Jeff Green | Jun 25, 2009
Back to HomeFeature Article - June 25, 2009 Province promises $13 million for new school in Central FrontenacBy Jeff Green
At the start of the final public meeting (June 18 at Sharbot Lake High School) before the Program and Accommodation Review Committee (PARC) for the Sharbot Lake family of schools submits their final report to the Limestone District School Board, it was announced that the Ontario Ministry of Education made a commitment of almost $13 million “for an accommodation solution for the Sharbot Lake family of schools”.
The PARC, which will submit its final report to the school board staff after their final meeting on July 6, had recommended in its draft report that Hinchinbrooke and Sharbot Lake Public Schools, as well as Sharbot Lake High School be closed and replaced with a new Kindergarten to grade 12 school, to be located “at the Sharbot Lake High School site or another suitable location”.
The question of what is a “suitable location” was raised at the public meeting at Sharbot Lake High School on June 18.
Ruth Bailey, the facilitator to the PARC, had previously stated that the Hinchinbrooke site was unsuitable for a new, larger school, because the school board does not own enough land at the site.
Parham resident Lisa Hamilton addressed that at the public meeting.
“On behalf of my mother, who owns property next to Hinchinbrooke school, I would like to tell you that she is willing to sell it at a very reasonable price if it means building a school in Parham,” she said.
There was also talk at the meeting about the township and the Parham Fair Board negotiating a favourable lease to make it easier for the school board to consider the Parham site instead of Sharbot Lake.
Mayor Gutowski said she was concerned that if there were no school in Parham, the former Hinchinbrooke students who live to the south of Parham would be bussed to Verona and Prince Charles Public School.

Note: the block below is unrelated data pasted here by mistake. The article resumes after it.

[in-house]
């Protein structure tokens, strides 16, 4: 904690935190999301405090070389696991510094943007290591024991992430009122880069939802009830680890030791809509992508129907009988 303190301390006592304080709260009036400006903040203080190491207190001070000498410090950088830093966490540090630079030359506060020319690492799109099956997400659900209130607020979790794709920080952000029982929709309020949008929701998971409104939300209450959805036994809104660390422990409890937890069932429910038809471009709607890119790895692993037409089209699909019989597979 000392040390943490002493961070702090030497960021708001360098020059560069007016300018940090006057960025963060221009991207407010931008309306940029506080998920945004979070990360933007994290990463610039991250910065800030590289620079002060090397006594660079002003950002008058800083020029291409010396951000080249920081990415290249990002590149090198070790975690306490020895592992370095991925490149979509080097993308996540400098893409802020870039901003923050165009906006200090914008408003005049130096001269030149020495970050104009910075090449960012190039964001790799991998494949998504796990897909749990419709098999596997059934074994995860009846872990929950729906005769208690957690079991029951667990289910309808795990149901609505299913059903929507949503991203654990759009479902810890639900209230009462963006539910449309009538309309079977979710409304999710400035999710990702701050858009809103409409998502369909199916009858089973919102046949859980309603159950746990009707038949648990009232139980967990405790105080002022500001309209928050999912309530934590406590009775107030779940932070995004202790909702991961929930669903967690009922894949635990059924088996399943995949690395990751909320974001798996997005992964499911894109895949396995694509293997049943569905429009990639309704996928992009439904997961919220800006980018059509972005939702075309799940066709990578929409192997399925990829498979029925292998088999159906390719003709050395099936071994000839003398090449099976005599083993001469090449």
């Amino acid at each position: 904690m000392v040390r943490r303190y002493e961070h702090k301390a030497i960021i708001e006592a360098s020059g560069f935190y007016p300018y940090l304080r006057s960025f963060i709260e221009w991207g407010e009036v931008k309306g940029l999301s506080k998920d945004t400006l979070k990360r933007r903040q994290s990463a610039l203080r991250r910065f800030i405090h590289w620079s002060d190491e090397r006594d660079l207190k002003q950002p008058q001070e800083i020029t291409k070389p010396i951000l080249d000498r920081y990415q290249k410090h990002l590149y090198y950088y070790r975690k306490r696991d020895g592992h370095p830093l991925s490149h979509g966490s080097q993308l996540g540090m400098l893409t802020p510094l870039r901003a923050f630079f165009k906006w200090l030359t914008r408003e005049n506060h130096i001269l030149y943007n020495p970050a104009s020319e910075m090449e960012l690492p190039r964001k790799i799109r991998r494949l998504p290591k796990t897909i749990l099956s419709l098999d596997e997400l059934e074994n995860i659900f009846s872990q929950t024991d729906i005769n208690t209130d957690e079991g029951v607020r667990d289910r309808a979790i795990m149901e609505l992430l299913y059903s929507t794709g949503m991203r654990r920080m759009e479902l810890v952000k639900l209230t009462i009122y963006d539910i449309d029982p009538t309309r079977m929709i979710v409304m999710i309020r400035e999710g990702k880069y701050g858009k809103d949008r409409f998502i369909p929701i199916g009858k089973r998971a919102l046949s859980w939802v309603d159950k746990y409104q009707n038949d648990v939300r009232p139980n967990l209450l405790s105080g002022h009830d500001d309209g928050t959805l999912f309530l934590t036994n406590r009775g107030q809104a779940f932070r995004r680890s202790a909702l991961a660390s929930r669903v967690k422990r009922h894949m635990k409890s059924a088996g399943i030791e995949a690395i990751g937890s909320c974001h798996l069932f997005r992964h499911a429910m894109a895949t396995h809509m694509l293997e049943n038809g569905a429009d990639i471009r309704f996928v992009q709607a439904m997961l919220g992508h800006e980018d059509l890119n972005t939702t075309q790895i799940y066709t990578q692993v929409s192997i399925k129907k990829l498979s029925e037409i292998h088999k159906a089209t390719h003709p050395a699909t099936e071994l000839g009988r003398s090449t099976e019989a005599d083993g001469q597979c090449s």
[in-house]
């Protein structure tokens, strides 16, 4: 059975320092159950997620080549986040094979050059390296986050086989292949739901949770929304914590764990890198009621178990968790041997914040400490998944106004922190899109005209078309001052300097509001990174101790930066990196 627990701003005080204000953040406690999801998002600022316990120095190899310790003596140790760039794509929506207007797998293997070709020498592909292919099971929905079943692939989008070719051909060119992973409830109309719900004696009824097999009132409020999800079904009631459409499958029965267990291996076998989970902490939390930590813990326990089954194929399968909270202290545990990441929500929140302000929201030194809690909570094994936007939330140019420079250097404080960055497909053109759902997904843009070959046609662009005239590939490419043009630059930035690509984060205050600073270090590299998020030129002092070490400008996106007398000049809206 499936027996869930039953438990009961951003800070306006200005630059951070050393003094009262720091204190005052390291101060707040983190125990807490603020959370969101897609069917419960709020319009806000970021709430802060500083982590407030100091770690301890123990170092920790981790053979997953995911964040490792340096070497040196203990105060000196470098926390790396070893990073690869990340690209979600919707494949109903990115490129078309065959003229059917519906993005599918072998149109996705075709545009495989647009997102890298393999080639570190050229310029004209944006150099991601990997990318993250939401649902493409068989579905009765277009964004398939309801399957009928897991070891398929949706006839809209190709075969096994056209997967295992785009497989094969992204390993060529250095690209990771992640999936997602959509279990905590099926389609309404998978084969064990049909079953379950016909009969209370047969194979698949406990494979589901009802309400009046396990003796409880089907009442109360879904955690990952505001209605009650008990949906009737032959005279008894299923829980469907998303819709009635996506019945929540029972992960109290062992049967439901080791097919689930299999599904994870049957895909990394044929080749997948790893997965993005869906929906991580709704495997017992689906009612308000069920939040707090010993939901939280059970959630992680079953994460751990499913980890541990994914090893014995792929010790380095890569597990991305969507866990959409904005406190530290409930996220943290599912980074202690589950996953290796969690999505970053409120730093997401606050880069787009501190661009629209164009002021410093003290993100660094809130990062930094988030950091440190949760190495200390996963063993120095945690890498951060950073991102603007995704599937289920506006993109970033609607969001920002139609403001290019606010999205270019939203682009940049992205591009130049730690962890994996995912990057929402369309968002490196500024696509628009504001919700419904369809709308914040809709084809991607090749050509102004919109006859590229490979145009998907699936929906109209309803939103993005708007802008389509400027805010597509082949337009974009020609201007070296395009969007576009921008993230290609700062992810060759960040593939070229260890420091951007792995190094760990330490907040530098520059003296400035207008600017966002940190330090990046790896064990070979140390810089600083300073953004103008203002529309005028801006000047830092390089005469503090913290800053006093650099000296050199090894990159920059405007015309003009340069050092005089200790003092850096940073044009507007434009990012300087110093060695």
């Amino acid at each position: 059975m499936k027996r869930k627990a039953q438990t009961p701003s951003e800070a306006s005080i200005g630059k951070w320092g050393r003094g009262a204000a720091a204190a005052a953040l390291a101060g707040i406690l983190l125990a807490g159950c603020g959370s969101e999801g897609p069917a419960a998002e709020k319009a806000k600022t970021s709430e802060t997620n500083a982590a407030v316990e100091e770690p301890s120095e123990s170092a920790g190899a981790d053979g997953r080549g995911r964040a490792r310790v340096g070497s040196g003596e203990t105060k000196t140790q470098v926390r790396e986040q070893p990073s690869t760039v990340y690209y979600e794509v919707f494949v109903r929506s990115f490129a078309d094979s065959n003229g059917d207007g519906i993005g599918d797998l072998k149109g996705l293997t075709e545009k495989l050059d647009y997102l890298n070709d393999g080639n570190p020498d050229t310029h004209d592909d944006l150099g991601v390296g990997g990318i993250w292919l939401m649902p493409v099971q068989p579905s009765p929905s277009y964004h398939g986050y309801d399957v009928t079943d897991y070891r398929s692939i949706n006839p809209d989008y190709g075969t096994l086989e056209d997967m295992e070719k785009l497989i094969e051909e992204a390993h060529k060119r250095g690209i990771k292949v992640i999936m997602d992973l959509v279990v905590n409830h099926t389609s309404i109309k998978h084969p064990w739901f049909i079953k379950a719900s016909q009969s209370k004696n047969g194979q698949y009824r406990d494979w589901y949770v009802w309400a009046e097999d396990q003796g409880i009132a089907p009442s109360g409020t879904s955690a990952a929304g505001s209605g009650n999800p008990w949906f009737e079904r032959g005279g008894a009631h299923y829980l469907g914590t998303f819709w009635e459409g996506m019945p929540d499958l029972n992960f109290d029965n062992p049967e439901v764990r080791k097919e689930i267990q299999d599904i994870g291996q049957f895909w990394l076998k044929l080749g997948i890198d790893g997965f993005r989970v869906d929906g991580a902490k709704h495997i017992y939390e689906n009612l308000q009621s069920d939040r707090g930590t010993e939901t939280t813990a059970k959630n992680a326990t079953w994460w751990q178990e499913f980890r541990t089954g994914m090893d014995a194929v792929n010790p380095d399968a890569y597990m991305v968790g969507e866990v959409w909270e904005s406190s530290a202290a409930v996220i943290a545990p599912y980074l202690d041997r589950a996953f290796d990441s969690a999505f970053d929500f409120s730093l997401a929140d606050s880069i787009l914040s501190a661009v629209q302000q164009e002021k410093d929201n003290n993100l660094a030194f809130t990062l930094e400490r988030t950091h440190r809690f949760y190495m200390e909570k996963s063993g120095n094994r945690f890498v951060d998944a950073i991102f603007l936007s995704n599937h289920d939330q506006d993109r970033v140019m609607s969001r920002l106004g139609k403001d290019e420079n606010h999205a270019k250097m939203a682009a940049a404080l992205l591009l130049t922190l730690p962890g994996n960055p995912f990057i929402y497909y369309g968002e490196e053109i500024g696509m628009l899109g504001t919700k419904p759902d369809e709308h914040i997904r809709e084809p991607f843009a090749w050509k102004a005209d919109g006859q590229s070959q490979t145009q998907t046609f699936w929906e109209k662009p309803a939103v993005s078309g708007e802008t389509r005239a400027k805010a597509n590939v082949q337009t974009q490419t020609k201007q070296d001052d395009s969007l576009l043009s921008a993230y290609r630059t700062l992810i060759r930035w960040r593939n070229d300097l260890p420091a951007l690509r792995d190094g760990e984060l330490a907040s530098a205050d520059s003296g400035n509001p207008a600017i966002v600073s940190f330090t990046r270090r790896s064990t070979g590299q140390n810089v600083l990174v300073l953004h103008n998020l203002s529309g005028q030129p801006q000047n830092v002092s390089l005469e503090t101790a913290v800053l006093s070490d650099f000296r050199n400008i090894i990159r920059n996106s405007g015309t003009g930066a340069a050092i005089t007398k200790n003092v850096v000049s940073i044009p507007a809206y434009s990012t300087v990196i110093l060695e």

“I don't like the idea of losing people to the south. We need to keep our people, and the south is already lucky enough to have seen population growth, so a solution that costs us students is not good for local business or for the township,” she said.
Other speakers at the sparsely attended meeting said that the focus on bricks and mortar missed the crucial issue, which is programming.
Karen Skuce, the mother of three children who attend Hinchinbrooke school, said, “I think the programming has been forgotten here. It's not about physical structures; it's about enriched learning and challenge programs. I have to tell you that if Hinchinbrooke closes I would, as a parent, be looking at Sydenham. I think the programming has been forgotten.”
Liz Steele-Drew, who teaches at Sharbot Lake High School and has a daughter attending Land O'Lakes Public School in Mountain Grove, said, “My point is about programming as well. We don't want our children to be disadvantaged.”
She then asked Board Treasurer Roger Richard if the location of a new school would be decided “now or later?”
“The way the process works,” Richard replied, “when the PARC makes a recommendation it includes where the school should be located. The board will make a final decision on a new school and a location, so any input should be now.”
Township Council wants to keep all schools open
Five days after the public meeting, (on June 23) the township council of Central Frontenac decided to make their opinion on school closings known in the form of a motion from council. Central Frontenac Council has little direct impact on the decisions of the PARC apart from the vote of its representative to the PARC, who is 1 of 30 members on the committee,
Deputy Mayor Gary Smith, who is the township’s representative to the PARC now that Norman Gunensperger has resigned, brought the matter of school closings to Council, saying, “There is a PARC meeting on July 6, which will be our final opportunity to affect the final PARC report.”
“I think it's a little late in the game already,” said Councilor Frances Smith.
Nonetheless a motion which stated that the schools in Parham, Mountain Grove and Sharbot Lake should all remain open in their current form was approved by Council.
Limestone School Board staff have made it clear that the $13 million commitment from the Province is only available for new construction, so if the PARC suddenly reverses course and votes to keep the existing schools in Sharbot Lake, Mountain Grove, and Parham open, they would effectively be turning down a new $13 million school.
The PARC final report will be submitted after the July 6 meeting, to be held at Hinchinbrooke school at 6:30 pm. (The public is welcome to attend as spectators)
School board staff will consider the PARC report, but will then submit their own report, which may or may not be the same as the PARC report, to the school board trustees. After a final public meeting, the trustees will make a final decision.
(Editor’s Note: the News has been seeking information over Monday and Tuesday of this week, without success, from the Limestone Board as to how many students the province expects them to house in a $13 million school. The fate not only of Hinchinbrooke School, but Land O’Lakes Public School as well, may hang in the balance.
What we do know is that the funding commitment is only preliminary, and the ministry will look at final building plans before transferring any money.)